A little over a year ago, biomathematician Julian Sass, Ph.D., began to document the seemingly simple task of finding a sunscreen.
But selecting one that works for his dark skin tone is “a hard task,” said Sass, who also works in research, education and product development for skin care brand Matter of Fact. And he figured that others could benefit from the trial-and-error process he was putting himself through.
“I thought, ‘OK, I can share this with other people and hopefully this can help someone else,’” he told TODAY. “Now it’s gone farther than I ever imagined.”
Today, Sass maintains a massive, constantly updating sunscreen database with detailed reviews of nearly 300 products. On Instagram, Sass shares videos of himself applying the recommended amount of each sunscreen — which is often a larger amount than commenters realize — along with information about whether the product stings his eyes, has a fragrance or comes with questionable marketing claims.
On his site, Sass bills himself as “a biomathematician, statistician, data scientist, and researcher trying out sunscreens, so you don’t have to.”
With his educational background and experience, Sass provides scientific context about how sunscreens are regulated and the proper way to wear them. And as a man with dark skin, he shares the far-too-relatable experience of trying out sunscreens only to find that many of them leave an awkward white cast. It may not be the prettiest work, but the response so far has been “incredible,” he said.
So-called “universal” tints usually aren’t
People of color are especially likely to develop certain skin conditions, like melasma, that may benefit from the use of tinted sunscreens containing iron oxides, TODAY explained previously. But research shows there’s a lack of tinted options available for people with darker skin tones — a fact that Sass’s reviews make very clear.
It’s especially frustrating for him when brands use terms like “universal tint” or “no white cast” on their products that end up leaving a cast on his skin — even as the beauty industry has made progress in other areas. While it’s great that some brands are making foundations and concealers in 30- or 40-plus shades, that’s not the norm with sunscreen, Sass said. And it’s usually those with the darkest skin tones who are most frequently left out.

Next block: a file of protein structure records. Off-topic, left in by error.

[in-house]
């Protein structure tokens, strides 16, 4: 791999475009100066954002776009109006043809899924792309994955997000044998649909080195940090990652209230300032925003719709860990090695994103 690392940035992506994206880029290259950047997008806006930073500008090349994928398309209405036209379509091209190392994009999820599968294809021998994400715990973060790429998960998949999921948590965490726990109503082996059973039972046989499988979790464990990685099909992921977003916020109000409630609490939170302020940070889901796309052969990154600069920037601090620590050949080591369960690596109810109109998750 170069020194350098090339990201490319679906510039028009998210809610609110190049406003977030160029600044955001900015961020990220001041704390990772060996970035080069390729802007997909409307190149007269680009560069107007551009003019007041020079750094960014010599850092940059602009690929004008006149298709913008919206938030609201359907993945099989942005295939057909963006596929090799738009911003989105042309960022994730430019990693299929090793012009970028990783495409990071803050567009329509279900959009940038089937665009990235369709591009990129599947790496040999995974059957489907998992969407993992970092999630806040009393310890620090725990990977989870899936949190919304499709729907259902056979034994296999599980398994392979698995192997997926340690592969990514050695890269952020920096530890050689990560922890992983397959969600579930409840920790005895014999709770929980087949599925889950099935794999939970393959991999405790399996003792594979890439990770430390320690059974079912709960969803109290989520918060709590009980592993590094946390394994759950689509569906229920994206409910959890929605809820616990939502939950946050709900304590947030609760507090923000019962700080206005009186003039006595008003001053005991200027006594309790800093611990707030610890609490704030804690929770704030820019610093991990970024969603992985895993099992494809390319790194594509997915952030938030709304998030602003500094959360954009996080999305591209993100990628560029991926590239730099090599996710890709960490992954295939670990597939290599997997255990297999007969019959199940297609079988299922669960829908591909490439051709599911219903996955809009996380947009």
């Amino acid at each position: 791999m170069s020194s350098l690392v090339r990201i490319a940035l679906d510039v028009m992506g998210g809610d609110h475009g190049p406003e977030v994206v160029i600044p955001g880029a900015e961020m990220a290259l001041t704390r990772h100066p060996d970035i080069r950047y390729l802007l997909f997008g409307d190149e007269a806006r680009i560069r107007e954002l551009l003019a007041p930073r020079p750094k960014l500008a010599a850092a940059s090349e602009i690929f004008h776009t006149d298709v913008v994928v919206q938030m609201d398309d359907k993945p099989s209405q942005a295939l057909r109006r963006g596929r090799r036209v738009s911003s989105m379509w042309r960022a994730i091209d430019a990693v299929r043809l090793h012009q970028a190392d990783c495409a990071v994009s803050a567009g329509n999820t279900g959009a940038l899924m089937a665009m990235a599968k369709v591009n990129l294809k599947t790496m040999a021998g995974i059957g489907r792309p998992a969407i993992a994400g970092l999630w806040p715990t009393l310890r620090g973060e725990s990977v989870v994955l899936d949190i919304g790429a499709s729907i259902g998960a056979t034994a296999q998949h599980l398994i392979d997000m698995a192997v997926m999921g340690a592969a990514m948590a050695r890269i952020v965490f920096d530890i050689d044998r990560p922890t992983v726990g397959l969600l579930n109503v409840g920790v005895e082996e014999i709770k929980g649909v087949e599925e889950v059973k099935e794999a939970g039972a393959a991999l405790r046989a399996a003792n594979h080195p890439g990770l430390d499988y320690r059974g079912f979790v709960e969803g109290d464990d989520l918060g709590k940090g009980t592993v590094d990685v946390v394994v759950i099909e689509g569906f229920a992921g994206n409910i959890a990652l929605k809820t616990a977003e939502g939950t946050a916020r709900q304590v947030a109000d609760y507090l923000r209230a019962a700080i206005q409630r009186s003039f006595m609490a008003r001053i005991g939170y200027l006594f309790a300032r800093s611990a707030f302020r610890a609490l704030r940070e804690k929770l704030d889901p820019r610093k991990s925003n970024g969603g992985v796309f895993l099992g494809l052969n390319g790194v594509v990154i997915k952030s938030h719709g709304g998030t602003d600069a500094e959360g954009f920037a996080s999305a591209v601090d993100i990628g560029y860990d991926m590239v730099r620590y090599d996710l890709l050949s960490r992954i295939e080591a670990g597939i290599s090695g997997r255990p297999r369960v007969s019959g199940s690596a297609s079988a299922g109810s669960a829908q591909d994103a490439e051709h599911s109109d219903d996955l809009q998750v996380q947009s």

“With sun protection, which is something that all skin tones need, there is a real problem,” he said. “We still have a ways to go in that realm.”
Building community through skin care
Like most of people who grew up with acne, Sass began figuring out what did and didn’t work for his skin from an early age. “It’s a tale as old as time,” he said. In graduate school, he “had lots of ricochet moments,” which involved exploring different trends in skin care.
During the pandemic, Sass set out to find sunscreens that worked for his skin tone and documented his reviews along the way. He also created posts that explained the basics of specific ingredients and products that he was enjoying at the time. “It was just a nice creative outlet that was different than anything that I had done before,” he said.
Sass “very much did not intend to become an influencer,” but his reviews have helped him build a community of more than 25,000 followers on Instagram.
Brands have used his not-so-positive feedback to improve their products and marketing. And he’s heard from dermatologists and estheticians who show their patients his database to help them find sunscreens that might work for their skin tones, “which just means the world to me,” he said.
Fighting back against sunscreen misinformation
The world of skin care, including SPF, is rife with misinformation. And Sass frequently finds himself addressing fearmongering online and answering basic questions.
“In general, if a brand is trying to sell you something based on fear, for me, that’s something that automatically sends up a red flag,” he said. “That’s a very effective marketing tactic, but one that is just founded in nothing but lies.” Ultimately, you should be using products because you enjoy them and they work for you — not because you’re scared to use something else, he said.
Within the online chaos, Sass has found a place alongside cosmetic chemists and other experts in the industry who regularly help the public parse the science behind favorite products — and aid in the quest to find even better options. He pointed to Esther Olu, @glowbyramon and @capricorneum.skin as inspirations and said “it is a shock” to be counted among them now.
“I’m able to use my experience working in clinical trials for so many years and bring that to the community,” he explained. “I’m eternally grateful to be a part of this skin science community.”
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